With the benchmark of retail success in this industry hovering around an ambitious 30 percent of total receipts, it takes some effort for a salon to fulfill its retail potential.
When your business carries a personalized brand, all the general guidelines that govern effective retailing still apply, according to Falina Marihart, a retail specialist with EKO Marketing & Design, which works with Aware Personalized Branding to create customized merchandising and marketing materials that support personalized brands specifically for salons and spas. Marihart identifies 10 principles to follow:
Select products that have quality and value.
There's no faking the formula; you clients will purchase only fairly priced products that do a great job. This where a company like Aware Personalized Branding really stands apart from other manufacturers. Aware has the experience and extensive industry involvement to continually provide the most current product innovations in the industry.
Develop a consistent, coherent brand.
Know who you are! Your brand should identify you and communicate your beliefs about providing salon services. "'Hair by Jan' is not a brand," says Marihart.
Create an attractive logo and appealing product packaging.
If you have a clinically driven medispa, make sure the label looks clean and sleek. If you brand skews more homey/comfy, dress your products to deliver that message. Aware Products provides a diversity of packaging and graphics options to mirror any salon brand.
Invest in professional photography.
Everything you print up, from window banners to newspaper ads, should communicate your commitment to high quality. "You're competing with store brands," Marihart reminds store owners.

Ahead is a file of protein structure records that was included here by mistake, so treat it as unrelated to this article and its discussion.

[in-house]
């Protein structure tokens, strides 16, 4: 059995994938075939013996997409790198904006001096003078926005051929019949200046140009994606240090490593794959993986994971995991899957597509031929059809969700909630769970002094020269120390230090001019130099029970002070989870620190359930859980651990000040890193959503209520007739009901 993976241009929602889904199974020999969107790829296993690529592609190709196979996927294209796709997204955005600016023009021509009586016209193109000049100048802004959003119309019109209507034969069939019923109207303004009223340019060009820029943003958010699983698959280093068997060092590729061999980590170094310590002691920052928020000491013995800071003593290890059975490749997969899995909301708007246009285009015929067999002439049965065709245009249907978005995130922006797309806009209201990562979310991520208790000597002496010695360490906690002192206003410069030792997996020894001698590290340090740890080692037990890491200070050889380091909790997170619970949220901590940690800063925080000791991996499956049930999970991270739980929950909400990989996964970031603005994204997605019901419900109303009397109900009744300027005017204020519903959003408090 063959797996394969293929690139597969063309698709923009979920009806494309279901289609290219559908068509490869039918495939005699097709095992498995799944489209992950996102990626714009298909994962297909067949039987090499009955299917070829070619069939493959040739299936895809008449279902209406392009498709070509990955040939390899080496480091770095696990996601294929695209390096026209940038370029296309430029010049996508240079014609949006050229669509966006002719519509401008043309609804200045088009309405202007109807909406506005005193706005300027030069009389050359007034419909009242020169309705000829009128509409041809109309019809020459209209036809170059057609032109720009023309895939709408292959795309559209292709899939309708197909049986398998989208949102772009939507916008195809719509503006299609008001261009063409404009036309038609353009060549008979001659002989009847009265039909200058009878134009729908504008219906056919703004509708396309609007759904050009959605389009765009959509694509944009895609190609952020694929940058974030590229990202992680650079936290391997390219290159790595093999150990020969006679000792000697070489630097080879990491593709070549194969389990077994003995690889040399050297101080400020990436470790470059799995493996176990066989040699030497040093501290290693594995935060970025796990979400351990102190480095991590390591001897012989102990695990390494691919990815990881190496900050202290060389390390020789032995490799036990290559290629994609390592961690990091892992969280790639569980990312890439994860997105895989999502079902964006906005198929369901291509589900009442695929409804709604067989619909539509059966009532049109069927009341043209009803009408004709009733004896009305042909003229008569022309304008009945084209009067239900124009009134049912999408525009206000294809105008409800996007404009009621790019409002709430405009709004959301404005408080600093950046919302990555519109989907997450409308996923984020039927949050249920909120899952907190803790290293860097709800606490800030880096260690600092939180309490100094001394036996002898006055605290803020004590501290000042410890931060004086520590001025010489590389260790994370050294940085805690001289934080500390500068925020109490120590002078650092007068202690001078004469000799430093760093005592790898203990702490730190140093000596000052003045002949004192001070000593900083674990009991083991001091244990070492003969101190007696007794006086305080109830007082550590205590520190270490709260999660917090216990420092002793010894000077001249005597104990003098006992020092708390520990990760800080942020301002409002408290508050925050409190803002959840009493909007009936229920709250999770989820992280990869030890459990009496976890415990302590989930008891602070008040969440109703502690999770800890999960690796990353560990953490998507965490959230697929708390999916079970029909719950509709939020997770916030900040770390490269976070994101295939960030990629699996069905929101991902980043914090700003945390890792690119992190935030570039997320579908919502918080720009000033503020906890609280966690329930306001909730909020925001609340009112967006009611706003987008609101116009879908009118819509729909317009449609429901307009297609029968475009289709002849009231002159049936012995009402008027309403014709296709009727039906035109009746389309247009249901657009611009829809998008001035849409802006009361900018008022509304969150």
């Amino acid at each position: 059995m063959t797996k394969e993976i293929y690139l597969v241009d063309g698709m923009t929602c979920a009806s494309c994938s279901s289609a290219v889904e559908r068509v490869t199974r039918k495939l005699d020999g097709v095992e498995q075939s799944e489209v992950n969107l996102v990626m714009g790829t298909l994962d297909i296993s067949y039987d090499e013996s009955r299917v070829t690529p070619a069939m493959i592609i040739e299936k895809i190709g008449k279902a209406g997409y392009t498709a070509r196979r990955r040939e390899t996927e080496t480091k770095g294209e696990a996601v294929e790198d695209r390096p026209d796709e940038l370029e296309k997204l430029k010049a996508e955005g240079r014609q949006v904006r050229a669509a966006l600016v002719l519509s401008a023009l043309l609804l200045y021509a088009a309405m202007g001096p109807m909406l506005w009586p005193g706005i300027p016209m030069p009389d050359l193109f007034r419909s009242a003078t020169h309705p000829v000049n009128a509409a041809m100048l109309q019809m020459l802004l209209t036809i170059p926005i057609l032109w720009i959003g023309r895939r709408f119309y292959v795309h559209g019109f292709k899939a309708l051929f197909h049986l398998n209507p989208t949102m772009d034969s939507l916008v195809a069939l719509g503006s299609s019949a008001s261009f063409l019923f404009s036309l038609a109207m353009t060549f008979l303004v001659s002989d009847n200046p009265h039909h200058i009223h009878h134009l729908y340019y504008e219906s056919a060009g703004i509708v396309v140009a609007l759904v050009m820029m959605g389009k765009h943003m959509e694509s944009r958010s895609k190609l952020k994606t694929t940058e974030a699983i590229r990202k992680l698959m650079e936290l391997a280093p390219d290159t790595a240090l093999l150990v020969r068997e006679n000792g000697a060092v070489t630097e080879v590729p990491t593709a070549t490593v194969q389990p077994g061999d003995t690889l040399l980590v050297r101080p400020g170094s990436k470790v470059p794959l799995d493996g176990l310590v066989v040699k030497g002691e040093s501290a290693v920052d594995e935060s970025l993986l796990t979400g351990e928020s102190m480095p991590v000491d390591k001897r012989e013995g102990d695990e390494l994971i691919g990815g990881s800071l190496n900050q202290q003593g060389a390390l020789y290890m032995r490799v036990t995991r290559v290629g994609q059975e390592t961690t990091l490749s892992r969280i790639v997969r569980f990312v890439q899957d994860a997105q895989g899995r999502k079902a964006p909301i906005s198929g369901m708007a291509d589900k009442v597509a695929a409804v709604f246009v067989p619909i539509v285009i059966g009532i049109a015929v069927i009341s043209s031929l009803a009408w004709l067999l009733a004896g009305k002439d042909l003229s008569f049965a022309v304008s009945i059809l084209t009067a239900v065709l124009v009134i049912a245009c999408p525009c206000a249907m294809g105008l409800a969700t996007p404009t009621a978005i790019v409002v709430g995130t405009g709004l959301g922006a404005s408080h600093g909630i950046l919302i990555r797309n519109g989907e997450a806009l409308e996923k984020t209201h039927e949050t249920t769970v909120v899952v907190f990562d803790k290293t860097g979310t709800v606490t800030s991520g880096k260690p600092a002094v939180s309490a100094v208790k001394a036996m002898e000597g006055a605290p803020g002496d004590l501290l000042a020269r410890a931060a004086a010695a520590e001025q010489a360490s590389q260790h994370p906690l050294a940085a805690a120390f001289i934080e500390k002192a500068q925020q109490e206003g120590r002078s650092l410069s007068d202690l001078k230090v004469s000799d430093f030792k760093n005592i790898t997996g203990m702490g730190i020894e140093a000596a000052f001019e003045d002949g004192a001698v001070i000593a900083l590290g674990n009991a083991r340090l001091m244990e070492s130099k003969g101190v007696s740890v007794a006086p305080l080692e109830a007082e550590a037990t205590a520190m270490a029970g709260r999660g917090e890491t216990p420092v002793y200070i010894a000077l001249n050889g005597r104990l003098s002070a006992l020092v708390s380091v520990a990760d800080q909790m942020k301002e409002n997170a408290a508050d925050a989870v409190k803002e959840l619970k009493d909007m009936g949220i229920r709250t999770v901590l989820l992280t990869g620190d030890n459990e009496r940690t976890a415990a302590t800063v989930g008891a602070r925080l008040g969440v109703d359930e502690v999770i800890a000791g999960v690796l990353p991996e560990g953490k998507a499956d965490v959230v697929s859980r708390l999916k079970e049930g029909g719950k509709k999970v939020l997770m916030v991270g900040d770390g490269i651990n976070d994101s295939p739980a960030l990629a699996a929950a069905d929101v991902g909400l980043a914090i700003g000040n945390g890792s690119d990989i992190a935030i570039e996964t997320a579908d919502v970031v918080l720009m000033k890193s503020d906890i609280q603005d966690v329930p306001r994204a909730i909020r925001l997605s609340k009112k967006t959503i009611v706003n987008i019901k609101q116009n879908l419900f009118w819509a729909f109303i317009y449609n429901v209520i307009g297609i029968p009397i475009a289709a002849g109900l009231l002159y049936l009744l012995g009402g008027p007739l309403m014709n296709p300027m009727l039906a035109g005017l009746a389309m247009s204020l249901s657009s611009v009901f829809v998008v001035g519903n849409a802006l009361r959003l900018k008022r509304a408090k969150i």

Use only professionally designed marketing materials.
Your business cards, salon menus, direct mail pieces and website represent you to the world. Anything short of top-flight fails to convey how highly you regard your clients and how seriously you take your products and your brand.
Optimize the use of in-store space.
"Make sure you have an adequate amount of signage in your salon," cautions Marihart. "Mix it up with posters, banners, framed signs, window art, mirror clings, mural prints, shelf-talkers, and point-of-purchase displays." At the same time, don't overdo it! "Keep it focused, not cluttered," she adds.
Conduct product knowledge training.
"When it comes to moving product, your stylist must use it, believe it and sell it!" Marihart asserts.
Work your client base.
"Make sure you have the digital means to reach your clientele," recommends Marihart. The ability to track your clients' purchases will bring you to the next level of retail sophistication, enabling you to employe cost-effective, targeted e-blasts, website promotion and direct mail.
Keep your website updated.
Clients have come to rely on the accuracy of online information. Ideas for regular updating include maintaining a "what's new" section, featuring a "special promotions" page, incorporating a blog or designating an announcements box on your homepage.
Charitable and cultural events, school presentations and business partnerships are just some of the ways to become part of the fabric of your neighborhood.
Marihart advised salon owners to designate a person who's responsible for coordinating the promotional efforts. "Often, that's the manager, but it can be a stylist who enjoys this," she says. "Where salons sometimes go wrong is that they start doing it piece by piece, using different vendors and lacking any big-picture marketing campaign. There can be a fear that a full campaign will cost a lot of money. But crafting a well-thought-out plan will be more effective and save you money in the end."
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